Acquisition of anti-asexual stage antibodies during infancy

In infancy, the lower concentrations of the specific asexual stage IgG Abs primarily occurred at the age of six months, putatively coinciding with the loss of maternal IgG Abs. Thereafter, the concentrations of almost all anti-asexual stage Abs increased along the 24 months of follow-up with predominant responses for IgM. In the majority of the comparisons of Ab concentrations acquired at 9th, 12th, 18th and 24th months with the Ab concentration developed at the age of 6 months, a significant acquisition of Ab concentration appeared at the age of 12 months (Fig. 2 and Additional file 2: Table S2).

Antibody IgG transfer from mother to newborn

Ability of maternal IgG to cross the placenta

Significant differences between IgG subclasses were observed when the ratios of specific Abs transferred from mother to newborn were compared (Additional file 2: Table S3). Ratio values were higher for IgG1 and IgG3 compared to IgG2 (Additional file 2: Table S3). Moreover, IgG1 appeared to be the subclass exhibiting the highest transfer ratio. When compared to IgG3, IgG1 transfer was significantly higher among four (GLURP-R0, GLURP-R2, MSP1 and MSP3) to seven responses (Additional file 2: Table S3).

Differences in IgG transfer were also observed between vaccine candidate antigens; however, a specific Ab response, which was better transferred than the others, cannot be identified. For IgG1 and IgG2 responses, the anti-MSP1 and anti-AMA1 Abs were the most transferred from the mother to the newborn, respectively (Additional file 2: Table S4). The Ab transfer of these two responses was significantly higher than those of GLURP-R0 and GLURP-R2 (Additional file 2: Table S4). For IgG3 response, anti-AMA1 Abs had the higher value of Ab transfer (ratio = 1) and appeared to be the best transferred of all IgG Abs. However, no significant difference in terms of Ab transfer was observed compared to the other Ab responses (Additional file 2: Table S4).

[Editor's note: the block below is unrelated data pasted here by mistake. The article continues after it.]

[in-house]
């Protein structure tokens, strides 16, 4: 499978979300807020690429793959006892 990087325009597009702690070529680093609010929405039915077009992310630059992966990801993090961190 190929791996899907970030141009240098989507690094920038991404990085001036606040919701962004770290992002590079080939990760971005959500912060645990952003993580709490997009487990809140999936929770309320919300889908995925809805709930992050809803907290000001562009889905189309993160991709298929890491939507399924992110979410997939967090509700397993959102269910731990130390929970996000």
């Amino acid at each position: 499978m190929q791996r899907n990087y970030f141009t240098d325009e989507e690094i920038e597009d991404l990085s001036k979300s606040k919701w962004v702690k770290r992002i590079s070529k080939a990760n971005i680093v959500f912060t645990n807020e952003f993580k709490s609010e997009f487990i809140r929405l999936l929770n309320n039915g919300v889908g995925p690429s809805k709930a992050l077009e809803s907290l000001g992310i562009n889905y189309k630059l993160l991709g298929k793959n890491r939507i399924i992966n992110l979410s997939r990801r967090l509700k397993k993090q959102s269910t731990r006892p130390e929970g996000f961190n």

Evaluation of the factors that influence IgG transfer from mother to infant

Ab levels at ANV2 and delivery, malaria infection during pregnancy, ethnic group and the Ballard score appeared to impact on the transfer of Abs from mother to newborn. At delivery, the levels of maternal Abs were negatively associated with the transfer of all IgG Abs responses; except for the IgG3 against MSP2-3D7 (p = 0.06), AMA1 (p = 0.43), and IgG2 against MSP1 (p = 0.91) (Table 1 and Additional file 2: Table S5). In contrast, the levels of maternal Abs during pregnancy (ANV2) were associated with a better transfer of Abs, mainly with the maternal cytophilic (IgG1 and IgG3) subclasses (Table 1). Occurrence of malaria infection during pregnancy was associated with a lower IgG transfer to the newborn. This observation encompasses the majority of IgG1 against the candidate vaccine antigens, except for anti-MSP2 (Table 1). For IgG2 and IgG3 responses, an association with malaria infection during pregnancy is observed only for IgG2 against MSP1 and IgG3 against GLURP-R0 (Table 1 and Additional file 2: Table S5). Placental infection appeared to be associated with a lower level of IgG3 transfer for IgG3 against MSP1 and MSP2-3D7 (Table 1). No collinearity was observed between the variables for all the models (VIF < 5).

Table 1 Factors influencing IgG1 and IgG3 transplacental transfer, emphasizing multivariate linear regressions for the asexual stage antigens

Protection of maternal antibodies against malaria infection during pregnancy

Antibody protection against peripheral infections

The association between Abs directed against candidate vaccine antigens and the onset of the first malaria infection was investigated during pregnancy from the ANV2 to delivery. The result of the analysis by Cox regression revealed that certain IgG Ab responses appeared to be associated with a protection against peripheral infection. The responses of IgG3 directed against GLURP-R0 (p = 0.04) and MSP2-3D7 (p = 0.02), IgG2 against MSP1 (p = 0.01) are associated with reduction of P. falciparum infection risk at a nominal p-value < 0.05 (Fig. 3A).

Fig. 2
figure 2

Antibody kinetics during infancy. Overview of the specific asexual stage antigens IgG1, IgG2, IgG3, and IgM Ab concentrations (pg/mL, median and range) against the AMA1, GLURP-R0, GLURP-R2, MSP1, MSP2-3D7, MSP2-FC27 and MSP3 antigens in infants from birth (BIR, cord blood) until the age of two years (at 6, 9, 12, 18, and 24 months). Colored dots in each column indicate individual data points and their distribution. Using Tukey's pairwise method, the differences in other antibody levels at each time point with reference to the start point are summarized in Additional file 2: Table S2

Antibody protection against placental infection

The logistic regression regarding the impact of maternal Ab concentration at ANV2 on the placental infection showed that IgG1 (p = 0.04) and IgG2 (p = 0.01) responses directed against MSP1, and IgG3 directed against GLURP-R0 (p = 0.03) are associated with a protection against placental malaria (Fig. 3B) with a nominal p-value < 0.05.

Fig. 3
figure 3